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32 DCOF Side draught question/issue

Discussion in 'Front-Engine Rear Drive Fiats' started by pdxgeo, Jun 14, 2017.

  1. pdxgeo

    pdxgeo True Classic

    I got the 1100R running but the carb is giving me fits. Ive adjusted the float 3 times, my measurements seem spot on 7-12 but of course I may be wrong. While the car is running there is no fuel leak but about 20-30 minutes after I shut it off I find this puddle in the secondary.

    Anyone have any experience with side draught webers? thoughts? thanks all!

  2. NM850

    NM850 True Classic

    Albuquerque NM
    You may have a leaking float. As the car sits the float sinks and opens the needle valve.
    Also that's not the secondary. The side draft is really like two single barrel carbs that share the float and throttle shaft.
  3. fiatfactory

    fiatfactory Steve Cecchele

    Western Australia
    DCOF comes with both brass and 'spansil' (nitrophyl) floats... brass float is easy to tell if it's leaking, shake it and you can hear fuel inside. Spansil floats are not hollow, but they do become fuel soaked and are then too heavy, displacing more fuel and giving all the symptoms of an incorrectly set float level. Rough test is to dig your thumbnail into the side, if it shows up a wet patch the float is fuel impregnated... true test is to weigh it... but off the top of my head I'm not sure what it's supposed to weigh. (I do have a Weber bible at home that will have the factory values if you have no luck searching for it) a gram or two will make all the difference.


  4. 128kid

    128kid Courtney Waters

    Charlotte, NC
    I can dig out my factory manual in the morning and see what it says on settings. I converted my 124 wagon to run a 32DCOF, but the carb was new from Pierce Manifolds so it ran ok straight out of the box. Its worth noting that the carb sits right over the exhaust manifold and has a tendency to heat soak after shutdown. My manifold did not come with a heat shield and I've always intended to make one. One of these days...
  5. 128kid

    128kid Courtney Waters

    Charlotte, NC
    This is from my 1968 124 factory shop manual. Not sure if it's any different on the 1100.

    IMAG2448.jpg IMAG2449.jpg IMAG2450.jpg IMAG2451.jpg IMAG2455.jpg
  6. GregS

    GregS ProjectX

    Not sure if the DCOF is the same, but my 40 DCOEs were leaking fuel very slowly when left for a while. Was mostly dripping from the pump jets, reseated the balls in the delivery valves and discharge valves by lightly tapping with a brass rod. Then noticed 2 auxiliary venturi nozzles weeping fuel slightly, even when the fuel level was below the nozzle/channel hole in the emulsion tube well, the only reason I could find was porous castings in the 40 year old carbies. I ended up making some thin wall brass tubes to fit the hole from the emulsion tube well to the auxiliary venturi feed in the carby throat, then loctited them in position with 290 wick in loctite. Seems to have cured the leaks.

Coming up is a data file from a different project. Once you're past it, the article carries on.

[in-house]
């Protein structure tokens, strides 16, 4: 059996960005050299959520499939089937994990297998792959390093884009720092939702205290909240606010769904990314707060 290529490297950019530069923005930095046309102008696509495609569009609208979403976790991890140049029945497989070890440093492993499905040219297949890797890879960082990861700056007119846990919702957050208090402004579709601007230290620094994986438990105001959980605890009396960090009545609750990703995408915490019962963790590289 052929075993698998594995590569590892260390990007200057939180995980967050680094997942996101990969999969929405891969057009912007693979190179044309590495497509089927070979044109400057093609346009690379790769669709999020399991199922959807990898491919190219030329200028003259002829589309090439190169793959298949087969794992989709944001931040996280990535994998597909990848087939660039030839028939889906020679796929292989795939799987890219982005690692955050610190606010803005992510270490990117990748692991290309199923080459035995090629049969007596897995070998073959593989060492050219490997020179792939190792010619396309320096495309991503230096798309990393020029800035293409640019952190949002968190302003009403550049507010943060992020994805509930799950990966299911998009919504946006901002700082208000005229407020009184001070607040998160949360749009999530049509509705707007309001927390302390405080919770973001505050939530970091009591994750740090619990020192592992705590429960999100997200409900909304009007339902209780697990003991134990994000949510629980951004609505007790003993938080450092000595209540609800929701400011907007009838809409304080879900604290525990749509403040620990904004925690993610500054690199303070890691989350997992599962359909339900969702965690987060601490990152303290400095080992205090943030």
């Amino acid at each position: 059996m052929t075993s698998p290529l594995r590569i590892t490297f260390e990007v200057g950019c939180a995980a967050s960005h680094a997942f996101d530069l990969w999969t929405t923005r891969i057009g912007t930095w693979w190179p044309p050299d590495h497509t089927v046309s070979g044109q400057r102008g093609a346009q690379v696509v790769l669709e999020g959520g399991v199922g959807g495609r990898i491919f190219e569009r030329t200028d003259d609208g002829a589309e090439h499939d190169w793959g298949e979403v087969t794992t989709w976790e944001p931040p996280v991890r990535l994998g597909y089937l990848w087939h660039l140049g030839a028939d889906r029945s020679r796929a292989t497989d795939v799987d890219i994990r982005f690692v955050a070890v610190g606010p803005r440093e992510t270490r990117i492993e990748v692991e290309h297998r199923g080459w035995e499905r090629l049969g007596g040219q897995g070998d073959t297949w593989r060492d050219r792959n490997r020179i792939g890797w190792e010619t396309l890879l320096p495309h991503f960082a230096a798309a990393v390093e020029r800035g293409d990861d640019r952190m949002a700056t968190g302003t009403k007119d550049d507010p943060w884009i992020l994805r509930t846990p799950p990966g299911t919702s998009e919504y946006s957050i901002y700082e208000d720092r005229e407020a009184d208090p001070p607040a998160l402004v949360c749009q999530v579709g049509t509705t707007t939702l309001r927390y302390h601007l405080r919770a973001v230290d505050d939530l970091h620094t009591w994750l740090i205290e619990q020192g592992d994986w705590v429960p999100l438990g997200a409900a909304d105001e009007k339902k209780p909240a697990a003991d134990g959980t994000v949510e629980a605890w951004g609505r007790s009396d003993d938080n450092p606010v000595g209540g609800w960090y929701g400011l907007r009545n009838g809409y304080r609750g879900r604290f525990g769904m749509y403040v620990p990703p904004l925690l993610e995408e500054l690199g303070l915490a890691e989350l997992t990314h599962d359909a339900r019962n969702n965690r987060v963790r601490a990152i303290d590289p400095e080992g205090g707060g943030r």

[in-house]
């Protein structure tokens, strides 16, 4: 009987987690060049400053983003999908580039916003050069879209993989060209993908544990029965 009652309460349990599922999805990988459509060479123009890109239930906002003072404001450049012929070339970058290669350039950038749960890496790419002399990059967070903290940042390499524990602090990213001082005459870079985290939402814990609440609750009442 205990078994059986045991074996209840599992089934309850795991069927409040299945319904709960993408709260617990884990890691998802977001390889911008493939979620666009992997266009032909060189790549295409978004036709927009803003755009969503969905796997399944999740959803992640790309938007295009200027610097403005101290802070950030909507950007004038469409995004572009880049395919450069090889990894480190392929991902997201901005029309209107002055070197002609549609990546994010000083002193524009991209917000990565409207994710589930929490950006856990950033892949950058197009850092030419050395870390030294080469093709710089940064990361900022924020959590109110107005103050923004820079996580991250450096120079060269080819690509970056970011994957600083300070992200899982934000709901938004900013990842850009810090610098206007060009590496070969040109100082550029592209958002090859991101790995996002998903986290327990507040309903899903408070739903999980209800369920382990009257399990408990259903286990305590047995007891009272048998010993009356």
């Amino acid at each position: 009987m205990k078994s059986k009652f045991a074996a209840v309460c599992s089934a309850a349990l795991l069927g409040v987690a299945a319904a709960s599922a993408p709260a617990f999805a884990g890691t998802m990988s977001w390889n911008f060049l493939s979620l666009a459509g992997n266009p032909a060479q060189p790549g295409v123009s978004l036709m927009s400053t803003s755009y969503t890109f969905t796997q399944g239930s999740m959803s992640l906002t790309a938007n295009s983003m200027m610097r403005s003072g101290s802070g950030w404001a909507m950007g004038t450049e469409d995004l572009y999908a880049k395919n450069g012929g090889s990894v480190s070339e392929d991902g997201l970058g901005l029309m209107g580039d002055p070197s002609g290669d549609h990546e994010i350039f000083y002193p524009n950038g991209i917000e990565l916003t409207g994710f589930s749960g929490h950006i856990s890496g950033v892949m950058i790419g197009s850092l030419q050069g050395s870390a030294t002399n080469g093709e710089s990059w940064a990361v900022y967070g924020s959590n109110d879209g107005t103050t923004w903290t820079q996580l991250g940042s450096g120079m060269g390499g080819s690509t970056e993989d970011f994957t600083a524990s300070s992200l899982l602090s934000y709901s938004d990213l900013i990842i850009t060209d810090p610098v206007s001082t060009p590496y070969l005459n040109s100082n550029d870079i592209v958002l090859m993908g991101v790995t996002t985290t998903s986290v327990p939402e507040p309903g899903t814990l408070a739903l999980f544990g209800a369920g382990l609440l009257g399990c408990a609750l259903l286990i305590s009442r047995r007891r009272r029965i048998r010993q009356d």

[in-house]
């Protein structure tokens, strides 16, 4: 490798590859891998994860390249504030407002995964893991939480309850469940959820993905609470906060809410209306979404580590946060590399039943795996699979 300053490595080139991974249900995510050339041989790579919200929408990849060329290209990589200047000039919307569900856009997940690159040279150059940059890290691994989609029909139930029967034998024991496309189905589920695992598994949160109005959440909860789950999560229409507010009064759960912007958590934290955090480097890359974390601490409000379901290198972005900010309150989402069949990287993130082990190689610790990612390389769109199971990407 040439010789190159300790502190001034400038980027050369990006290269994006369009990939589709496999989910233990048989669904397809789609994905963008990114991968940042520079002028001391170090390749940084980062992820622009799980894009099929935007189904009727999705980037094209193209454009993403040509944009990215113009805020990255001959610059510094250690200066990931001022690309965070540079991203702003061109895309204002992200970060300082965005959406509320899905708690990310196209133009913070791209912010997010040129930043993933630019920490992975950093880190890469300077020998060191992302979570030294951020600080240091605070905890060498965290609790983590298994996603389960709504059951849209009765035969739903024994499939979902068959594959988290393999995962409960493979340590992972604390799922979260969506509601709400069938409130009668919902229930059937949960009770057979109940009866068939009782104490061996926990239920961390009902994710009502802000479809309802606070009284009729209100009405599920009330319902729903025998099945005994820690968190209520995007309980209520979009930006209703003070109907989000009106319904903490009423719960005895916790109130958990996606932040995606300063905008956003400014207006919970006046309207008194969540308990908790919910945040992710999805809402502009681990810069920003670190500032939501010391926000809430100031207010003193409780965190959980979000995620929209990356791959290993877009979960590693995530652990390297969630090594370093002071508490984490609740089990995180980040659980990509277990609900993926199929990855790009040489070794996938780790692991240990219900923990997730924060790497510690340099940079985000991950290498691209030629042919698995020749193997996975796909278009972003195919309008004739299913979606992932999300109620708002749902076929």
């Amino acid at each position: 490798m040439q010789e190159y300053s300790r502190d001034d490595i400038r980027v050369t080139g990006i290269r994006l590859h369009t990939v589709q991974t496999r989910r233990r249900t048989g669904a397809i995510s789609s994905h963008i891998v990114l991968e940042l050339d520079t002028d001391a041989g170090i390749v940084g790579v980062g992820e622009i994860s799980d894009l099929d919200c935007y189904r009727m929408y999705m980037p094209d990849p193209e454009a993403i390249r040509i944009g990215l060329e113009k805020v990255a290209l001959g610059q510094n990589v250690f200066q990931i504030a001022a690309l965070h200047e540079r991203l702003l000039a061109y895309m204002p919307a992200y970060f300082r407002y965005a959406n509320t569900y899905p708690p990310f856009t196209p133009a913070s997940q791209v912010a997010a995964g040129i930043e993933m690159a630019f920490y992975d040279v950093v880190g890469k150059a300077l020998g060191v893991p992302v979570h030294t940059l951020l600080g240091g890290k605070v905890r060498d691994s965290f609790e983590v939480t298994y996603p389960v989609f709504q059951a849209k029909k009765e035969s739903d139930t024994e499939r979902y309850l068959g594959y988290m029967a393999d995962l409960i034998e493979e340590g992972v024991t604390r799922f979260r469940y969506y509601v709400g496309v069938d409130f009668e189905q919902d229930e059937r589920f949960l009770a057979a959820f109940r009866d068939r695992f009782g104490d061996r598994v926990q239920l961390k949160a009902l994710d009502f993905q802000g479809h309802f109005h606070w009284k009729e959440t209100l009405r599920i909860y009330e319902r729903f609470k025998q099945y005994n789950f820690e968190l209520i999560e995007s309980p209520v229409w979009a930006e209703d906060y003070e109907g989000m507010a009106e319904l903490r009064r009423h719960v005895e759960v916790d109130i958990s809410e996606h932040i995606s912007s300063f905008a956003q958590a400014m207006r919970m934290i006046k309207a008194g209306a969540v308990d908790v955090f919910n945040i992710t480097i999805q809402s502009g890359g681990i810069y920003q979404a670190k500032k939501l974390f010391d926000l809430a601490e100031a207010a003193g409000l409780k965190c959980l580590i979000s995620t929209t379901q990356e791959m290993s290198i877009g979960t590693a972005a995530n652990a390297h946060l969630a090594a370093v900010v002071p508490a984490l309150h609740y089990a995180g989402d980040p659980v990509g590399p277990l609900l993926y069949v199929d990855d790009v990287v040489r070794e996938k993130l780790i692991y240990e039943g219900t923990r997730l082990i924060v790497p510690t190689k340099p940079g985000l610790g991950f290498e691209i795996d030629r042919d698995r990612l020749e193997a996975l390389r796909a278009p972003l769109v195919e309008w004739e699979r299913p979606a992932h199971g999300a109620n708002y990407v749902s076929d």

7. Dr. M

    Dr. M Low Mileage

    Idaho Falls
    One thing to check on the DCOF is the pressed-in venturi. The carb bores can get a little out of round and the venturis can get loose. Using a needle-nose pliers, grab the venturi and see if you can pull it straight out (be careful of the choke plates; these and the shaft have to come out if the venturis are loose). If it comes out, or wobbles a bit, this is your problem. The only solution I know is to get the venturi out, clean everything real well, then use crankshaft bearing shim stock to shim the blank side of the venturi. It only takes a few thousandths thick stock. I remember (now this is 40 years ago) snipping a feeler gauge down to try and measure the clearance. Once I got close, I cut a slightly thicker shim out of the shim stock that would just fit inside the slot for the venturi (the blank side, not the fuel side). Then, put the carb on the bench so the bores are pointing up, put the shim into position. I left the shim a little long so a tiny piece of masking tape could be used to help hold it in place. The I careful pushed the venturi into position, then tapped it into place using a piece of soft wood as a dowel and a hammer to carefully tap the venturi in. Make sure the shim does not slide and bunch up at the bottom. Once the venturi is secure, take a razor and cut off the excess shim stock. The repair will last the life of the carb. I've used this on other carbs like the Weber/Holley 3100 that came on the Chevy Vega. Seems all the diecast carbs warp over time. Back in high school, my sister had a red 1100R that she named Rubella (it had the Solex carb), and I had a '61 1200 Cabriolet that I transplanted the 1100R engine with a Weber, and the front disc brakes from the 1100R. I used to know every wrecking yard that had Fiat 1100/1200s in the Portland, Oregon area.

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